Scotland to ban single-use plastics by 2030
Scotland will match an EU announcement to make all plastic packaging across Europe recyclable or reusable by the end of 2030 even though a commitment wouldn’t apply to the UK after Brexit.
We warmly welcome Roseanna Cunningham’s commitment to match the EU timescale for phasing out ‘non-recyclable’ single-use plastics by 2030, regardless of the constitutional arrangements at that time.Calum Duncan,
MCS Head of Conservation, Scotland
Unveiled last week, the first Europe-wide strategy on plastics includes proposals to reduce the consumption of single-use plastics and restrict the intentional use of microplastics, such as tiny beads put into cosmetics. It also includes measures to boost recycling and cut marine plastics litter, including fishing gear.
Environment Secretary Roseanna Cunningham told the Sunday Herald she has asked civil servants to look at restricting the sale and manufacture of all non-recyclable plastics “on an item-by-item basis”.
She told the newspaper: “The EU has been bold by making that statement and obviously they’ve yet to legislate for that so there’s a process that they will go through which will involve member states. Sadly, of course, if Brexit goes through, it won’t involve the United Kingdom.
“I would very much want to support the EU’s position. We will, in Scotland, continue to match the best possible ambition that there is, and particularly match what Brussels is doing.”
Calum Duncan is the MCS Head of Conservation Scotland, he says the recent harrowing footage of plastic impacting ocean life on the BBC’s Blue Planet II has brought the issue firmly into the public consciousness: “It’s a global scourge that our own Beachwatch data has been highlighting for almost a quarter of a century now.
“Given the havoc single-use plastics are causing in marine ecosystems here and globally, we warmly welcome Roseanna Cunningham’s commitment to match the EU timescale for phasing out ‘non-recyclable’ single-use plastics by 2030, regardless of the constitutional arrangements at that time. Our volunteers will continue recording the toll of litter on our coasts and seas come hail or shine to support progressive measures to clean up Scotland’s seas.”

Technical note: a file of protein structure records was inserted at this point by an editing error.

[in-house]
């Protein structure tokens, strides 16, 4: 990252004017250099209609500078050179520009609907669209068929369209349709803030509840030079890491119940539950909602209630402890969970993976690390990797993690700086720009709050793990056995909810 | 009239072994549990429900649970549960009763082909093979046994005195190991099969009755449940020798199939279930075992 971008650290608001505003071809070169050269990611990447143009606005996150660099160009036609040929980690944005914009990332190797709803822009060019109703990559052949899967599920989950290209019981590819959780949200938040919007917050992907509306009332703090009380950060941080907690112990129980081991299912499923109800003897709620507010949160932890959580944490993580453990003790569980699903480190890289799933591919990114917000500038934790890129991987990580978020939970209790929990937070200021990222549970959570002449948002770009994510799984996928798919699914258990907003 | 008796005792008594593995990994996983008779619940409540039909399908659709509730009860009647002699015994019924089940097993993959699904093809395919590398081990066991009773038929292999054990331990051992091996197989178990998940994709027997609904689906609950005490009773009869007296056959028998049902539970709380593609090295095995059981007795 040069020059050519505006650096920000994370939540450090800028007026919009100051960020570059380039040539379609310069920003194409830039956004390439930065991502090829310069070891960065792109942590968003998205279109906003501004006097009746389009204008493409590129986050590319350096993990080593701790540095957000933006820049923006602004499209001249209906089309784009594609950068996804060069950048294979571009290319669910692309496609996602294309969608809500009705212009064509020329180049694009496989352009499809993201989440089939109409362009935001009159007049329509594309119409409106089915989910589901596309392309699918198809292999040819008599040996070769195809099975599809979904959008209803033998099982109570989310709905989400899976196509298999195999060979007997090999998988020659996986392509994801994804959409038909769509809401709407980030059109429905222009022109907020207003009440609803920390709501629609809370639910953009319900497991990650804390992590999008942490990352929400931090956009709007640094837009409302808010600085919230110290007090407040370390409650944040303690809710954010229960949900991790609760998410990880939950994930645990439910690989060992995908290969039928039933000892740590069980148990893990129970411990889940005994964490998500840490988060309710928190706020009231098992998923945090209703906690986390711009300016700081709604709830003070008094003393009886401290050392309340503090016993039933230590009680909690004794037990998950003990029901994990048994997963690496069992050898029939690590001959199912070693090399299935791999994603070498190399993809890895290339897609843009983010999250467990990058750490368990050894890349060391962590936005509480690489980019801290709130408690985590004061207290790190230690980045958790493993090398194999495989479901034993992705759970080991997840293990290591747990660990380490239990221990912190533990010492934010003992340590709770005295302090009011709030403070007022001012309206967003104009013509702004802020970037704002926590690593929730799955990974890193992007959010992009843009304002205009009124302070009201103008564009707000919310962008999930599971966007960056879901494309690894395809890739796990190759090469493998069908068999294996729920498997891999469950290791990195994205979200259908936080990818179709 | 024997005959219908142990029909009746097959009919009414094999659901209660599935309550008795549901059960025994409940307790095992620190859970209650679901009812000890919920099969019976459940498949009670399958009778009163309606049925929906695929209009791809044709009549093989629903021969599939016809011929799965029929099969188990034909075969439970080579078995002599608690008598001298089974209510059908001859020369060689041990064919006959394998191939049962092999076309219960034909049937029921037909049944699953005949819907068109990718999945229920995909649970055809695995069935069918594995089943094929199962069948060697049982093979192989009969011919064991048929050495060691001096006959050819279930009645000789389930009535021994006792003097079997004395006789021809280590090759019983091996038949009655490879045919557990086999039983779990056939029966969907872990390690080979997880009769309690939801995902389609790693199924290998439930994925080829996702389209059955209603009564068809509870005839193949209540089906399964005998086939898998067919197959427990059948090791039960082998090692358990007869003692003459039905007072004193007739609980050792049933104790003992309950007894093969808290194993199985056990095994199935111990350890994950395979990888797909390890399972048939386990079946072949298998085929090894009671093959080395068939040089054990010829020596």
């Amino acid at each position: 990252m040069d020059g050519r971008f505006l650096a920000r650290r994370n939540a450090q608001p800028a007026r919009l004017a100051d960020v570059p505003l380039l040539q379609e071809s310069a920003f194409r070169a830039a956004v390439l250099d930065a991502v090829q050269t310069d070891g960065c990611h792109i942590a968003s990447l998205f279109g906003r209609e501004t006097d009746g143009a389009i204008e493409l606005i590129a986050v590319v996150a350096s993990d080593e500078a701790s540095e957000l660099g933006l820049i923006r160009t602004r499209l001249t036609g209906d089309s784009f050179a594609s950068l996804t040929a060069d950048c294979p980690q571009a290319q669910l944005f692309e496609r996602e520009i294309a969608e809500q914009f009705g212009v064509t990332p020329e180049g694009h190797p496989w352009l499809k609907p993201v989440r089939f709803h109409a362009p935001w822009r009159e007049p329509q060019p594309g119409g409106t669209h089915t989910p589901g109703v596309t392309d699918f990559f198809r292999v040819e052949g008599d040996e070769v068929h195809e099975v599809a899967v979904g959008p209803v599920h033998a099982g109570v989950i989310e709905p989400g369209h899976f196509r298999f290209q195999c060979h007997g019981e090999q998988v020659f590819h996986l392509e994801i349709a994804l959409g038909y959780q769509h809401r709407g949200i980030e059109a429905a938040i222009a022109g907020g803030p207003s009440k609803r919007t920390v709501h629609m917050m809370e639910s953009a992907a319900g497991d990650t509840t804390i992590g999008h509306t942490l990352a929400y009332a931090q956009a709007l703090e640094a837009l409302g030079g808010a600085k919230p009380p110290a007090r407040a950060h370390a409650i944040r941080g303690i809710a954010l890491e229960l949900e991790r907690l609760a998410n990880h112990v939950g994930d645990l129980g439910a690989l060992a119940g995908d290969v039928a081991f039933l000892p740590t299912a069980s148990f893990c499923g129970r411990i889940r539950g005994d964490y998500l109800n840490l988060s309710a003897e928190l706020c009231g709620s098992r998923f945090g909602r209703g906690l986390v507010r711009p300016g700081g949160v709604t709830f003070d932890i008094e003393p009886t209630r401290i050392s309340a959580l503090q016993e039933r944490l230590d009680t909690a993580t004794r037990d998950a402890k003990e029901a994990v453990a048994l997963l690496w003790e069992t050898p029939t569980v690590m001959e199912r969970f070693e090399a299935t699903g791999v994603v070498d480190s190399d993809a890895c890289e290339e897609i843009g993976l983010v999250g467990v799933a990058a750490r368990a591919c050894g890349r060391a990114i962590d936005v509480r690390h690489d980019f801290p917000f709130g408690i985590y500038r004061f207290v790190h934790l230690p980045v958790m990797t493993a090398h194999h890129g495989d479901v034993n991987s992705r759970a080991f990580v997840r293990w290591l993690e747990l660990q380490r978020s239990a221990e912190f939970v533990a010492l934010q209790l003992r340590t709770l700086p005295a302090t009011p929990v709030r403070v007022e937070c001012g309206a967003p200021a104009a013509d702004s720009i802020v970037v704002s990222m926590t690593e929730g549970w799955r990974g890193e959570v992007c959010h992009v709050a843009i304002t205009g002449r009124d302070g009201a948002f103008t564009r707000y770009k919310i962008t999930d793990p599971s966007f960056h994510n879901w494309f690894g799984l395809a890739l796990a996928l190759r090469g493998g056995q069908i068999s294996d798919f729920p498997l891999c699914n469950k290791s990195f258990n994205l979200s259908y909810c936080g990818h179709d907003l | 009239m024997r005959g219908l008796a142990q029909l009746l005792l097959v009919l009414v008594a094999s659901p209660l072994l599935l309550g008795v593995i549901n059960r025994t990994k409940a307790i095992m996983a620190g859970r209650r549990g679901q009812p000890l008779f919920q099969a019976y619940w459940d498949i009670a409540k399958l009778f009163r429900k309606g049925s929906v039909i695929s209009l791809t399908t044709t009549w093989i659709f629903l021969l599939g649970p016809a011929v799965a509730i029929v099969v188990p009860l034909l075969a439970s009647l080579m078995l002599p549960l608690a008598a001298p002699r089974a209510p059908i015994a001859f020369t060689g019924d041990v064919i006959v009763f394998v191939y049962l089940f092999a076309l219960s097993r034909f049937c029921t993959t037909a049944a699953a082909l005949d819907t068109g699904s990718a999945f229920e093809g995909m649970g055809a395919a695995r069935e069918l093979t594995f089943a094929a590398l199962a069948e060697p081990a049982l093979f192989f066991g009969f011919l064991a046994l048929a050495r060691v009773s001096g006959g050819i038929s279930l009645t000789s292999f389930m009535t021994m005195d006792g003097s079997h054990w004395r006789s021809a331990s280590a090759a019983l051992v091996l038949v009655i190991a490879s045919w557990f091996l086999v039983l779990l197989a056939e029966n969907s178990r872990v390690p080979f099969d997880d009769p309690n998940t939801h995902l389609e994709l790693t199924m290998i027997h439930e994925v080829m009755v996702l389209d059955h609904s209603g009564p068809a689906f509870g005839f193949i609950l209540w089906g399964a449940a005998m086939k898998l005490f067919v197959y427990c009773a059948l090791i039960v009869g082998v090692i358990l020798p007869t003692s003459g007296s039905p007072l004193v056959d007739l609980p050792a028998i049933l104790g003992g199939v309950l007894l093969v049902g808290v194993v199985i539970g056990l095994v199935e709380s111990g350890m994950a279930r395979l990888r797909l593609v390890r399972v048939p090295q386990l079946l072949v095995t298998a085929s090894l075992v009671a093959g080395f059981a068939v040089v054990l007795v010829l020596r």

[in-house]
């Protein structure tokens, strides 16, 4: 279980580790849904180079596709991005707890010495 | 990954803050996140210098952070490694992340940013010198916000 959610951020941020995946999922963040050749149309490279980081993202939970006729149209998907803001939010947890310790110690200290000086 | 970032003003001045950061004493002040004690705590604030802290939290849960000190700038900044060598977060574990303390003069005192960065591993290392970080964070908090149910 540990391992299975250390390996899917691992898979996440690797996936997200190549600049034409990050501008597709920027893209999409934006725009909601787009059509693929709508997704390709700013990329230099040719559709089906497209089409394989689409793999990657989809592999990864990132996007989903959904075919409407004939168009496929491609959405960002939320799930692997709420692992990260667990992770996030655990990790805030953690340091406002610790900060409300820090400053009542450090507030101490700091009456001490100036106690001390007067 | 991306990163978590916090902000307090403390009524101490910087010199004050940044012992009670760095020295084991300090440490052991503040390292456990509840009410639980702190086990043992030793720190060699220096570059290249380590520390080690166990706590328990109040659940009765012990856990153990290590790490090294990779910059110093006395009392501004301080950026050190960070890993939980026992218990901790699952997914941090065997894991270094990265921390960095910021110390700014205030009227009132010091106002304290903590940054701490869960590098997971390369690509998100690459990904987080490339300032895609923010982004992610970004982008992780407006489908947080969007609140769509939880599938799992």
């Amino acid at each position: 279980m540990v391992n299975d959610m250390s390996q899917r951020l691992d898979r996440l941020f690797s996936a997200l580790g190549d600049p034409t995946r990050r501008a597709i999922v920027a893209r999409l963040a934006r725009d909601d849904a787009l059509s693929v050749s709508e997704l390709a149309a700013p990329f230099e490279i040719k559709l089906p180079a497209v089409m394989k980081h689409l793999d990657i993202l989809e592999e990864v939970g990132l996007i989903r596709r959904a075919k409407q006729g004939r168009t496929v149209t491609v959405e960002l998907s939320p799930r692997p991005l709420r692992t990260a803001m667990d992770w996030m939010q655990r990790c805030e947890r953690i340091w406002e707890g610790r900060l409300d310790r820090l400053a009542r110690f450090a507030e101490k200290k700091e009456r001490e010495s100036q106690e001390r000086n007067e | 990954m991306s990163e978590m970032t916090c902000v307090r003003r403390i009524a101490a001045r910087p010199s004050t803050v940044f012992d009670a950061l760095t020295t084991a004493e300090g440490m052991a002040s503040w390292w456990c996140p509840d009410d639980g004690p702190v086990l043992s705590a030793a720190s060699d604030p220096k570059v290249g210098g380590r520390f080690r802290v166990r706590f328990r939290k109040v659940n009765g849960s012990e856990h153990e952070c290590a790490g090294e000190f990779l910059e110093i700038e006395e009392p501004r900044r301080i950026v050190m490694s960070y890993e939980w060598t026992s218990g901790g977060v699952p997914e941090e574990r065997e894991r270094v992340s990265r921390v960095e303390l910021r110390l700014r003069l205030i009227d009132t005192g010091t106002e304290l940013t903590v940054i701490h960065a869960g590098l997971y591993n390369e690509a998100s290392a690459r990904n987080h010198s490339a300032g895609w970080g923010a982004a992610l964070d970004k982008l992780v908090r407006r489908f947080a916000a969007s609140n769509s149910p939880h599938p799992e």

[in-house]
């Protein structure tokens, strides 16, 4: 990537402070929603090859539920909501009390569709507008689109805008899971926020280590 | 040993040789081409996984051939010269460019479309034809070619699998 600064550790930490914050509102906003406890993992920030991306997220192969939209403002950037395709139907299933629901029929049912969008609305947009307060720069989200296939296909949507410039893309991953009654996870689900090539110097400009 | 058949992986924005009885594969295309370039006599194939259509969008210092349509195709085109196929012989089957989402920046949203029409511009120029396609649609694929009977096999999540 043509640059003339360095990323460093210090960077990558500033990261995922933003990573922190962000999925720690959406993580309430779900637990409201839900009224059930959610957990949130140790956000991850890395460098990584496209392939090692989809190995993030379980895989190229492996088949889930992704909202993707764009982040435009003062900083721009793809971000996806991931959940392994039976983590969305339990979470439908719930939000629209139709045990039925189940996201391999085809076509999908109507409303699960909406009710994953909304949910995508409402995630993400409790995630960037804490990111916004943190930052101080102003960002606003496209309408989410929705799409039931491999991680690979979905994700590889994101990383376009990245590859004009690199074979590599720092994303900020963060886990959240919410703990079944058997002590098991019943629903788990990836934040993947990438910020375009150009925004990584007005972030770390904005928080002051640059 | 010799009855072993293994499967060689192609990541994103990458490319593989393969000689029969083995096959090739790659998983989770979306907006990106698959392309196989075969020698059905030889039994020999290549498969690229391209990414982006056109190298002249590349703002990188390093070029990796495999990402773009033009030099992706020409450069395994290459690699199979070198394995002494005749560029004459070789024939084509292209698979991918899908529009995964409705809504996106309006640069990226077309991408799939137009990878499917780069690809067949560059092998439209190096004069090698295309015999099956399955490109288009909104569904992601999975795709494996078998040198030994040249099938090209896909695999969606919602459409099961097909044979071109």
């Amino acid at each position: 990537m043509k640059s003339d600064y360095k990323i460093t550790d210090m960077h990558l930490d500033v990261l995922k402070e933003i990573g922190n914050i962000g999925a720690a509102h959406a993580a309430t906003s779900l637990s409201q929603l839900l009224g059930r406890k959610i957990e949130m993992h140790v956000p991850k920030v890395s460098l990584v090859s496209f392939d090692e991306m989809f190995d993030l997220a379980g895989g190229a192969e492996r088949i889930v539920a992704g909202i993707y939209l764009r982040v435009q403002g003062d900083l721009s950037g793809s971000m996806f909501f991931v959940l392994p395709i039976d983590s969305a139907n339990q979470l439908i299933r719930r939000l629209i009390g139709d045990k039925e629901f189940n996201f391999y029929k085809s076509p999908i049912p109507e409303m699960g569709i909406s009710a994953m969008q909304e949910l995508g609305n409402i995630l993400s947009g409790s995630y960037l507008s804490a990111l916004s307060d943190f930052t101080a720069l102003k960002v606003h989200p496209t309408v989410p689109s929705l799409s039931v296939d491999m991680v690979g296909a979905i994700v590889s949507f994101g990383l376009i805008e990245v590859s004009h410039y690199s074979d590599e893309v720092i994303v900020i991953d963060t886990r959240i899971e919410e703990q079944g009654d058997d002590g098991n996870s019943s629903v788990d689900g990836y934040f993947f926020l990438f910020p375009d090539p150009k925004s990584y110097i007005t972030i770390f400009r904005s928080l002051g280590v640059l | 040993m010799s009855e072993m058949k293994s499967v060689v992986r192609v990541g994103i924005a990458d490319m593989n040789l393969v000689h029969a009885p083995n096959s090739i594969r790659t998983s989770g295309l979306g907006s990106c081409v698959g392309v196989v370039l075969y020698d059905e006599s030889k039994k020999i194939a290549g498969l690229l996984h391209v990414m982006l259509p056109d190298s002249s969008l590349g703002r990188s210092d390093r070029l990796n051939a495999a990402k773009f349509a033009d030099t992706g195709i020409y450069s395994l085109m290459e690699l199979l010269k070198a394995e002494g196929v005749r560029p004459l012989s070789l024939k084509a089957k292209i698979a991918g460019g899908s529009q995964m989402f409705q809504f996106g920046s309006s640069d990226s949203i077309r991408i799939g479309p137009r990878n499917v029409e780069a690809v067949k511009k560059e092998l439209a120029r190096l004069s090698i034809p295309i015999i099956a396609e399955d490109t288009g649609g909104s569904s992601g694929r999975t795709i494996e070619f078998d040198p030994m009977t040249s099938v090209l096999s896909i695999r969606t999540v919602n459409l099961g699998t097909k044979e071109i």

Revealing the plans, the European Commission said it would help tackle plastic pollution, as well as create jobs, boost innovation and cut carbon emissions.
Earlier this month, Prime Minister Theresa May pledged to eliminate all avoidable plastic waste within 25 years as part of the Government’s environmental strategy, with calls for supermarkets to introduce “plastic-free” aisles.
The Scottish Government recently announced its intention to ban the sale of plastic-stemmed cotton buds.
Ms Cunningham urged the UK Government to match the 2030 commitment.
“We would be either wanting the UK Government to concede that we could have these powers to go ahead or, alternatively, for the UK Government to sign up to the same ambition and vision so that we are all able to move forward as fast as possible on this,” she told the Sunday Herald.
Do you want to help stop the plastic tide? We are currently [calling on UK governments to put a charge on single-use plastic throwaway items](https://www.mcsuk.org/appeal/plastic-levy?pk_campaign=levy
Actions you can take
- Help us stop the plastic tide
- Find out more about Scottish Wildlife
- Download the Great British Beach Clean Report 2017
- Browse Scotland's Marine Atlas
Did you know?…
Since the carrier bag charge came in across the UK, the Great British Beach Clean has recorded 40% fewer bags on beaches
Around 40% of UK beach litter can be directly sourced to the public
UK Seas provide us with resources from fish to renewable marine energy